Scott Taylor studies role
Problems with economic development and frustrated attempts at democracy
have plagued Africa since the era of independence in the 1960s. In his dissertation,
doctoral candidate Scott Taylor, who teaches political science under a Dean's
Teaching Fellowship, uses case studies from Zambia and Zimbabwe to examine
the role private sector business associations may play in promoting economic
development and democracy.
of African business groups
Taylor spent a year in Zambia and Zimbabwe conducting research at the national
archives, newspaper archives and university libraries of each country. But
the bulk of his material came from about 130 interviews with association
members and government officials in the various ministries of agriculture,
commerce and industry.
Taylor's interest in African politics began in 1985, when he spent an undergraduate
semester in Kenya studying environmental policy. He became more interested
in the political and economic arena, including pressures at the societal
level for democracy and the resistance of the Kenyan government to any kind
of political liberalization.
After graduation, Taylor worked for four years in corporate banking before
deciding to pursue a teaching career and enrolling at Emory in 1991. During
the summer of 1992, he worked at The Carter Center, which had just been
involved in monitoring Zambia's first competitive elections in 27 years.
While there, Taylor observed a conference between Zambian government and
business leaders, and became "very interested in the role that business
played in this particular transition and that it might play in other political
transitions," he said. He also was interested in how these business
associations would try to affect economic policies to make them more favorable
to business institutions, potentially facilitating economic development.
Taylor decided to study both Zambia (formerly Northern Rhodesia) and Zimbabwe
(formerly Southern Rhodesia) because these former British colonies share
a somewhat common history, having been linked in a federation for 10 years
between 1953 and 1963.
In 1964, when Northern Rhodesia got its independence from Britain and became
Zambia, the two countries took very different paths. Zambia, which had a
much smaller white minority, nationalized most of its industry and became
increasingly authoritarian until the 1991 elections, which threw that government
out of power.
Southern Rhodesia-known simply as Rhodesia after Zambian independence-continued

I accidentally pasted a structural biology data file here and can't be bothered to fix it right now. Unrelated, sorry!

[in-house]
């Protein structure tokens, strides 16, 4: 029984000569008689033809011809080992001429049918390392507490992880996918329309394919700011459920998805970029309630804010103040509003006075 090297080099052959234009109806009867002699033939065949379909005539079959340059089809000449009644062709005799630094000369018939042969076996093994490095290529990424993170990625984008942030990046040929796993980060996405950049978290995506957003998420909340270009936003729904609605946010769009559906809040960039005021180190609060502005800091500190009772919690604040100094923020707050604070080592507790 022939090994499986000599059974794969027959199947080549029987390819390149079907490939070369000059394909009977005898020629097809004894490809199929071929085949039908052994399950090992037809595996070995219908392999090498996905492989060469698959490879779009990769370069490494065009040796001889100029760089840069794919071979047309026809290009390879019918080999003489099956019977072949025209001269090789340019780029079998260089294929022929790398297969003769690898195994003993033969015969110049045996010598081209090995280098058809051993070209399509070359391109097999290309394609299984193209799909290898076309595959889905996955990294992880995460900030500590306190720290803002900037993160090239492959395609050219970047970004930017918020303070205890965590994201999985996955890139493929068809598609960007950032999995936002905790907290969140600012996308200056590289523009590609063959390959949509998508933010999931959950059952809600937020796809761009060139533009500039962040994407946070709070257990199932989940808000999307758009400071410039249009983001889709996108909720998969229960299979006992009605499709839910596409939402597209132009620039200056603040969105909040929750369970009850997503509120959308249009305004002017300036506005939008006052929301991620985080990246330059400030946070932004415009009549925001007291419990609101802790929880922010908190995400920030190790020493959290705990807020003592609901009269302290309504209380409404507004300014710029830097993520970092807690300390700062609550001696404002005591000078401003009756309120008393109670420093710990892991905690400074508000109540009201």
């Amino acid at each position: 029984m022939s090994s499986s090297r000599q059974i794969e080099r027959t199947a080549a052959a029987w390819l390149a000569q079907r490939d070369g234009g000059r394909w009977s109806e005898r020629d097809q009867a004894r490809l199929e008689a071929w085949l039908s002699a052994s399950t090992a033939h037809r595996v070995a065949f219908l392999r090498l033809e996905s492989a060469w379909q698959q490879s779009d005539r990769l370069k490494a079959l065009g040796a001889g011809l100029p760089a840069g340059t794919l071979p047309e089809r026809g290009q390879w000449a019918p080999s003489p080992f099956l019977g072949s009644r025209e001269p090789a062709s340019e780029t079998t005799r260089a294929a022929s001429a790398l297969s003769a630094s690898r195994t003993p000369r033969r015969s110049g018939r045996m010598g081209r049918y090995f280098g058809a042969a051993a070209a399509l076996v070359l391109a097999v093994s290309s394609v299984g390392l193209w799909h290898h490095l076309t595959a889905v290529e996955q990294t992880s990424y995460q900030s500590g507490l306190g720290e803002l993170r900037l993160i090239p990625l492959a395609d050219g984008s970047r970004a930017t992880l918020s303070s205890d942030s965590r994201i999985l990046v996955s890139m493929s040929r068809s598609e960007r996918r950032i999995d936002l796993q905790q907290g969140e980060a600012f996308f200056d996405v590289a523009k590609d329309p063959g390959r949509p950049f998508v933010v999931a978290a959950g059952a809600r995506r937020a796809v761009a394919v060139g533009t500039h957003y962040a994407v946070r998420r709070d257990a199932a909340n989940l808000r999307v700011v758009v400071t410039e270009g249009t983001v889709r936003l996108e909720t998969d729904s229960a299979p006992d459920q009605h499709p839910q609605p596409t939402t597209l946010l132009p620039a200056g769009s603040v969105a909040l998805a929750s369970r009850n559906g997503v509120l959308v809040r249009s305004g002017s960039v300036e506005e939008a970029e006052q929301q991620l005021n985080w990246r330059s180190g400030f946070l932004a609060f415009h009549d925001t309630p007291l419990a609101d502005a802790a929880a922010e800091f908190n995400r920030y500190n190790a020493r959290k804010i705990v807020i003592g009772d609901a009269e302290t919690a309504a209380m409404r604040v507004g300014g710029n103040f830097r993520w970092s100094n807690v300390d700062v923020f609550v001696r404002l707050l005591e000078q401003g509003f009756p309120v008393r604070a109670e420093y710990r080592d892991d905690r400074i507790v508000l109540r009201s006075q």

to be ruled by white settlers until 1980, when an armed liberation struggle
and global sanctions forced the ruling party to concede to black majority
rule. In 1980, the country was renamed Zimbabwe and came under a democratic
At present, Taylor said, "both regimes have exhibited authoritarian
tendencies, and both countries have been plagued by conditions of economic
Taylor originally hypothesized that these now common transitions to market-based
economies and corresponding pressures for democratic government would foster
an environment in which business associations would function more openly
and productively on a national level.
He found, however, that in both countries, business associations haven't
had much effect, "because the governments have been able to insulate
themselves fairly well from these pressures from the private sector. To
a considerable degree, they are more interested in self-preservation than
production. And as a result, this has had negative implications for development."
In Zimbabwe, in particular, he found that the business associations were
much more reluctant to play any type of political role that brought them
into perceived opposition to the state. "The government there, while
nominally democratic, is in reality more illiberal or authoritarian than
the current government of Zambia," he said. "So associations are
essentially fearful of speaking out on any type of pro-democracy platform,
because they might face serious retribution from the state."
Nevertheless, Taylor sees hope for the future. "We tend to write off
Africa and certainly African economies," he said. "But I think
that the future prospects for private-sector development in Africa and for
the potential role that these institutions can play on the political side
is still there.
"If we look at European development, it was several centuries in the
making," he added. "Despite the many setbacks, I certainly don't
think Africa will take that long."
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